Image Public Domain, Flickr The goal of this lesson is for students to interview someone who has failed at something—in a small or large, invisible or spectacular way. Typically, when we conduct interviews, we target experts within a field who can dispense some knowledge for our imagined audience. For this lesson plan, students collapse the hierarchy of knowing-subject-to-unknowing-audience. Failure is often hidden from others; it does not show up in our resumes, and it is difficult to disclose in public

Lesson Plan: PlayStation VR

J Brentlinger

Lesson Plans

This lesson plan is an easy one to conduct: let your students play with the PlayStation 4 VR suite from the DWRL, and then encourage them to talk about the experience! Sounds simple, right? It is! But the scholarship the lesson produces is anything BUT simple. Interacting with this lesson allows students to engage with many areas of scholarship. Examples include: The following lesson plan uses Isbister’s book as an example. This lesson challenges students to experience something new (Virtual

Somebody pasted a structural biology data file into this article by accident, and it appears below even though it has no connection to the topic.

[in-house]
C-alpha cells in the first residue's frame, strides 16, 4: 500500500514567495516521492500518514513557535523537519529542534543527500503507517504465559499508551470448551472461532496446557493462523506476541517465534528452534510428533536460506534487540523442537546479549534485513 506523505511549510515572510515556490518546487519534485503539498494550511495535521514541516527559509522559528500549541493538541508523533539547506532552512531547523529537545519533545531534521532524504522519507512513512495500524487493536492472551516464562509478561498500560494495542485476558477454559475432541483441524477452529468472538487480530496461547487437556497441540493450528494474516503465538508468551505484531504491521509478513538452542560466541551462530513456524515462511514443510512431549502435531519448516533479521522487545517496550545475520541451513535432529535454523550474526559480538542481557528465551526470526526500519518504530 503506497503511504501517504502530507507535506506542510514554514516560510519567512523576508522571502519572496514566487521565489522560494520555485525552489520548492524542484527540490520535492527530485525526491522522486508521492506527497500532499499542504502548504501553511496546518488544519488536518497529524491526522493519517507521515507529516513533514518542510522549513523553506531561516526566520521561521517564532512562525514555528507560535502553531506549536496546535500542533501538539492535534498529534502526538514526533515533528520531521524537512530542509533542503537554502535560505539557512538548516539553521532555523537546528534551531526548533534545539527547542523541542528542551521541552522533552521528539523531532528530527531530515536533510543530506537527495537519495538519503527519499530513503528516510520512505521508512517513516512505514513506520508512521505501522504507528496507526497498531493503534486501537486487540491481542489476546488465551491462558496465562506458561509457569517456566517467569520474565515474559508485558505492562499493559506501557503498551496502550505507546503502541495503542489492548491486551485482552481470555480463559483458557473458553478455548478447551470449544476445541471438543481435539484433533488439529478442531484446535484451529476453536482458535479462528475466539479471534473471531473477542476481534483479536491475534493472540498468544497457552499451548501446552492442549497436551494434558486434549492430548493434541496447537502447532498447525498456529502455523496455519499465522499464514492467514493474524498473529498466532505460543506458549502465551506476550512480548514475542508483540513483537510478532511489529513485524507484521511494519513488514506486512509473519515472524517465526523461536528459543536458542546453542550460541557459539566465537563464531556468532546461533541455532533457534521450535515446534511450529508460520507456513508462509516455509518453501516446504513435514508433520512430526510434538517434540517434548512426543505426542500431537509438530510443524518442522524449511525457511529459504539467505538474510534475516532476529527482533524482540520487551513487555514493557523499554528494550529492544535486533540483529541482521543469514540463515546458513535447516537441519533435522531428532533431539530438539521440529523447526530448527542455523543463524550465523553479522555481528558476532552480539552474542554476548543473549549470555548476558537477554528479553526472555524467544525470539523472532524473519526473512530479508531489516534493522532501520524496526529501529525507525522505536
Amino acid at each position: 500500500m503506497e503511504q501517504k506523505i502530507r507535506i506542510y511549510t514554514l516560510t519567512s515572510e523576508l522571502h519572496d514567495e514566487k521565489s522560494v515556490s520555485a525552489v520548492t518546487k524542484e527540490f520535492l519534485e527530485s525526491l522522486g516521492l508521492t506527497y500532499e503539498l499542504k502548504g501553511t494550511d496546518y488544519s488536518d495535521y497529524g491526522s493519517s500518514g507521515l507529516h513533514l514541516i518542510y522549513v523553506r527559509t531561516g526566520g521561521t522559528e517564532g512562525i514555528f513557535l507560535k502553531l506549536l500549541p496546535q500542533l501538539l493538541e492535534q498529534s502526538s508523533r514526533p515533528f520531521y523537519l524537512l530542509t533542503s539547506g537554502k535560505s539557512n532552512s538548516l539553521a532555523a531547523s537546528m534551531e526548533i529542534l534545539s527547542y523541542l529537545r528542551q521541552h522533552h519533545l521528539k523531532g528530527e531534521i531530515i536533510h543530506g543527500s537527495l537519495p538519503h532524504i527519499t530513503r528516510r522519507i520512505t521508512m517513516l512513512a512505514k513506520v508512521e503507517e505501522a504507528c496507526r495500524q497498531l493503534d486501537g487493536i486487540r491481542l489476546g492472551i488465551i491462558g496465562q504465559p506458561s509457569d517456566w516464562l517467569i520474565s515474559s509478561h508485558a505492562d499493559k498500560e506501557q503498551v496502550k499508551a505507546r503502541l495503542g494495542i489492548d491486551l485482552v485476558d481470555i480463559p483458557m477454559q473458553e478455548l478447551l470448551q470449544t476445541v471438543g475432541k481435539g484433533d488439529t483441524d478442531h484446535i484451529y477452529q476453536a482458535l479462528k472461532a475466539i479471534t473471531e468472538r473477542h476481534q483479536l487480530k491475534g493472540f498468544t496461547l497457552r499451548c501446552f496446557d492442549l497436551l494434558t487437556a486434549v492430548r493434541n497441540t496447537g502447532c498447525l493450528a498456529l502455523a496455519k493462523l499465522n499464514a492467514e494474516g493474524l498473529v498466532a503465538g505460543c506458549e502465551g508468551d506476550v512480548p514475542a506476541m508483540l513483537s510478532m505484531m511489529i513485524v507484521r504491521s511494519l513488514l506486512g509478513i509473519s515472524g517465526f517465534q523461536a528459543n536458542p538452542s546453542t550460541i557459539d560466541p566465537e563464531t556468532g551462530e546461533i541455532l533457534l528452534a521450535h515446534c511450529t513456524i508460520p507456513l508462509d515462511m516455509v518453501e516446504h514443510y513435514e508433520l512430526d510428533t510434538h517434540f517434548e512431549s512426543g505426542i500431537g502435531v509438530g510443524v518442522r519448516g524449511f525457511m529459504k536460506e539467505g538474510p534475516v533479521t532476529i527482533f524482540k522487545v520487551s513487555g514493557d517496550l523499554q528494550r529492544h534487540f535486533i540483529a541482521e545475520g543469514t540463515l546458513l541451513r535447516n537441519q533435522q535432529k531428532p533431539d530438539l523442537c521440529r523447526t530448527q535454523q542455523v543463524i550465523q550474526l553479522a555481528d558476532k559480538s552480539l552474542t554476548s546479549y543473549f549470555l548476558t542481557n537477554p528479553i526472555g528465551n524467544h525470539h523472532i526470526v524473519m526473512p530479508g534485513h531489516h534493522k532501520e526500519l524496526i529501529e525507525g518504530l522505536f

Wearables Lesson Plan: Yelp

Reinhard Mueller

Lesson Plans

This is a picture of the Yelp logo with a symbolic scale in the background indicating the lawsuits against Yelp. The picture is mostly in red, the scale in the background is in black. The letters and the Yelp logo are mostly in white.

Yelp is a virtual marketplace that has been shaping our spatial orientation for many years, since it was founded in 2004 and has increasingly expanded worldwide since 2009. Despite its vast impact on our daily life, its digital rhetoric has hardly been researched and is usually taken for granted without further critical awareness. In a 2013 survey, the Boston Consulting Group found that only 15% of 4,800 interviewed small business knew that they had a free Yelp profile and that

Lesson Plan: Filter Bubbles

Shaherzad Ahmadi

Lesson Plans

We constantly consume media — whether television, internet, or radio. According to Pew, a whopping 62% of adults get their news from social media. This is troubling, considering the pervasive filter bubble; depending on our interests, social media and search engines filter their results to match our preferences. Hence the bubble. The Wall Street Journal has illustrated this phenomenon. Why does this matter? The media we consume can define almost every aspect of our lives — from who we associate